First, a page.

burglary, at common law, the breaking and entering of a dwelling house of another at night with the intent to commit a felony, whether the intent is carried out or not. This definition has been generally adopted with some modifications in the criminal law of the various states of the United States. At common law burglary is primarily an offense against the security of habitation, not against the property as such, but today by statute burglary usually includes breaking into places other than dwellings. Breaking as well as entering is essential to commission of the crime; to constitute a breaking, the use of physical force is necessary and sufficient, even though the amount of force may be slight, e.g., turning a key, opening a partly closed window, pushing out a windowpane. Entry through fraud (as by posing as a guest), through threat, or through conspiracy with servants is deemed by the law equivalent to breaking and is called "constructive breaking." By statute most states do not restrict burglary to action at night, as the common law does. Burglary under common law requires that the intent be to commit a felony, but some statutes declare that the intent need only be "to commit some crime." See robbery.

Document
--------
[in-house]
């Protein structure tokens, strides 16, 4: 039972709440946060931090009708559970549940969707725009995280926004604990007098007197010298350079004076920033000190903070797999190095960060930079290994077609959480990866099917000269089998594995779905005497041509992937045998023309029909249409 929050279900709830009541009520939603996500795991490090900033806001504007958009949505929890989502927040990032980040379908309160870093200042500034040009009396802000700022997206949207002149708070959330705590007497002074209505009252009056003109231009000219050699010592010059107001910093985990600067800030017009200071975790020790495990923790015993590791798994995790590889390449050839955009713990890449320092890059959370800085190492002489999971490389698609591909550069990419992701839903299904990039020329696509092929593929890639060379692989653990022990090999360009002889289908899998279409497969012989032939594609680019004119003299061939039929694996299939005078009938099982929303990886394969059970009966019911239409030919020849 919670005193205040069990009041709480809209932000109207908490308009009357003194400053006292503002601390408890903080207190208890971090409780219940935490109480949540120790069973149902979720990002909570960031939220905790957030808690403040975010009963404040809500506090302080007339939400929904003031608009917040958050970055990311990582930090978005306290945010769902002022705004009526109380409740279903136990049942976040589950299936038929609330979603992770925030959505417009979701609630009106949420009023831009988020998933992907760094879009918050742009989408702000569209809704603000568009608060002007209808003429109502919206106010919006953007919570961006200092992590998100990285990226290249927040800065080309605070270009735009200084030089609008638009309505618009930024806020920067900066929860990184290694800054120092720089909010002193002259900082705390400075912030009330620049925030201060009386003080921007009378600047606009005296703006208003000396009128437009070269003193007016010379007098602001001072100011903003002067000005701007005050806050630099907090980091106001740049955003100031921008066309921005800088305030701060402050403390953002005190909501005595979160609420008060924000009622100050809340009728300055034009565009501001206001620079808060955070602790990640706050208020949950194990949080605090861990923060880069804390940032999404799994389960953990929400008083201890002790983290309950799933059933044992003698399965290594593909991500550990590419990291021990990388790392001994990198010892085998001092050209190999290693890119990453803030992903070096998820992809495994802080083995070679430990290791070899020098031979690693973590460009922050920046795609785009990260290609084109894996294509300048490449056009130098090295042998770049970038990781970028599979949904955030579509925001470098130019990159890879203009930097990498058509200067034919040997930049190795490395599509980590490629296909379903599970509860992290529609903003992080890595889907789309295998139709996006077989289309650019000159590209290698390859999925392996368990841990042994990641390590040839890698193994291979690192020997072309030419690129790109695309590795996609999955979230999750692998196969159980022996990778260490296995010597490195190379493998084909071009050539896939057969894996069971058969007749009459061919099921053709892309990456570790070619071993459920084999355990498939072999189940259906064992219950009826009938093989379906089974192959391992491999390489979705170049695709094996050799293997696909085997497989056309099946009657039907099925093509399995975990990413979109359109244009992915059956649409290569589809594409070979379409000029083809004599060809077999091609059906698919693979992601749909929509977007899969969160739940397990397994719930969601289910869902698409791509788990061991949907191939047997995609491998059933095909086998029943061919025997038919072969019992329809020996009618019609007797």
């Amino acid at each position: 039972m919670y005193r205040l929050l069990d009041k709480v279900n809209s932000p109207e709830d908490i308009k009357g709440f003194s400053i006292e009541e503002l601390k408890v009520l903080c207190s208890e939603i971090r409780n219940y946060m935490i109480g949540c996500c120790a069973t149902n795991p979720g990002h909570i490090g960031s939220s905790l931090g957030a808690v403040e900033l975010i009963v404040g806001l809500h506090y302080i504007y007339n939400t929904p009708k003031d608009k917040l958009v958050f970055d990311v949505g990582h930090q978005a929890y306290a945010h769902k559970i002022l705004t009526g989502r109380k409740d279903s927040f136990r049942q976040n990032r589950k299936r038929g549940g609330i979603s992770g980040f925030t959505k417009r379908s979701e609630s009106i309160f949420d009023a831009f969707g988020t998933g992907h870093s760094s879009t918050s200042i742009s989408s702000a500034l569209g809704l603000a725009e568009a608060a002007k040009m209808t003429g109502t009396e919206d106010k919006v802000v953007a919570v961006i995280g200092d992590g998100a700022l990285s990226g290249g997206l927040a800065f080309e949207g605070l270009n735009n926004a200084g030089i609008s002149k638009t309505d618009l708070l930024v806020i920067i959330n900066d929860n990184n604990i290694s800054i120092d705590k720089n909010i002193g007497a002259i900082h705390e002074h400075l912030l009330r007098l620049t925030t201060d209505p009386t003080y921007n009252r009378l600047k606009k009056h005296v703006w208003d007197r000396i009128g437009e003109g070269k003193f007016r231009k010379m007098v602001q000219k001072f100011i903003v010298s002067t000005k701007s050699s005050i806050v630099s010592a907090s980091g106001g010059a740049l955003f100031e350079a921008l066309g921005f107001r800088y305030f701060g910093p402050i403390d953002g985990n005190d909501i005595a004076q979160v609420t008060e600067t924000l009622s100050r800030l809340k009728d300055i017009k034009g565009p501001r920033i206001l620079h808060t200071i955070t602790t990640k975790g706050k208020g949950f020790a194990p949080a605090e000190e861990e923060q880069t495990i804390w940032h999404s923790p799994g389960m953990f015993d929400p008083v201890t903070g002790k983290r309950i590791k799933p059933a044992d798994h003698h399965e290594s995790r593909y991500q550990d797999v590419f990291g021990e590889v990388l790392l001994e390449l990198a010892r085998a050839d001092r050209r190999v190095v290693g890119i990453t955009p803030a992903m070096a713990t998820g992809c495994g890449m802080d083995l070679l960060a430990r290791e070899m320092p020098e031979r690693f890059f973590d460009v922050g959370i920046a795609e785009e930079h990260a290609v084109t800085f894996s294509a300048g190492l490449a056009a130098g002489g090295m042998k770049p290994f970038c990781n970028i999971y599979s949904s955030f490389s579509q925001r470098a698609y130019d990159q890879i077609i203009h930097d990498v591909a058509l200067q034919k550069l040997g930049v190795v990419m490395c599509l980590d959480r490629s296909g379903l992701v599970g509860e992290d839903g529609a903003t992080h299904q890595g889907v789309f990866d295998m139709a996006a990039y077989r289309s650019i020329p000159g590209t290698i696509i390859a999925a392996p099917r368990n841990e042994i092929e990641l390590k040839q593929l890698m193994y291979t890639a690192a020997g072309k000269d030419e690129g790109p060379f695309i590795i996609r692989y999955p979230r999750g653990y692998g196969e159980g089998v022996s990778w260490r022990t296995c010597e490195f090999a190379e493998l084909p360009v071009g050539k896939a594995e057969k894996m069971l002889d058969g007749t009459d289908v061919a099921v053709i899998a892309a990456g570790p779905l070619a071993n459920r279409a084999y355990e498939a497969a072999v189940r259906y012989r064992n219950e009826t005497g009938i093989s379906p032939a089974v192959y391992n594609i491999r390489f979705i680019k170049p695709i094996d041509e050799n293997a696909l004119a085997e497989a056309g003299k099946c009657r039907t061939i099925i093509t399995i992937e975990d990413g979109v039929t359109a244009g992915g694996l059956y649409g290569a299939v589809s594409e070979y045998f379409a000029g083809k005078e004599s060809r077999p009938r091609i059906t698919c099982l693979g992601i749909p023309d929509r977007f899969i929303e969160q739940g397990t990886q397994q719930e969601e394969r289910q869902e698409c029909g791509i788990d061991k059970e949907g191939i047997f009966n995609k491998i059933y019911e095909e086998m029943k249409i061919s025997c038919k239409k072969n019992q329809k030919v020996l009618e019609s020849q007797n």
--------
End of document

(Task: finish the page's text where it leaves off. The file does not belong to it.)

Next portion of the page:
The Columbia Electronic Encyclopedia, 6th ed. Copyright © 2012, Columbia University Press. All rights reserved.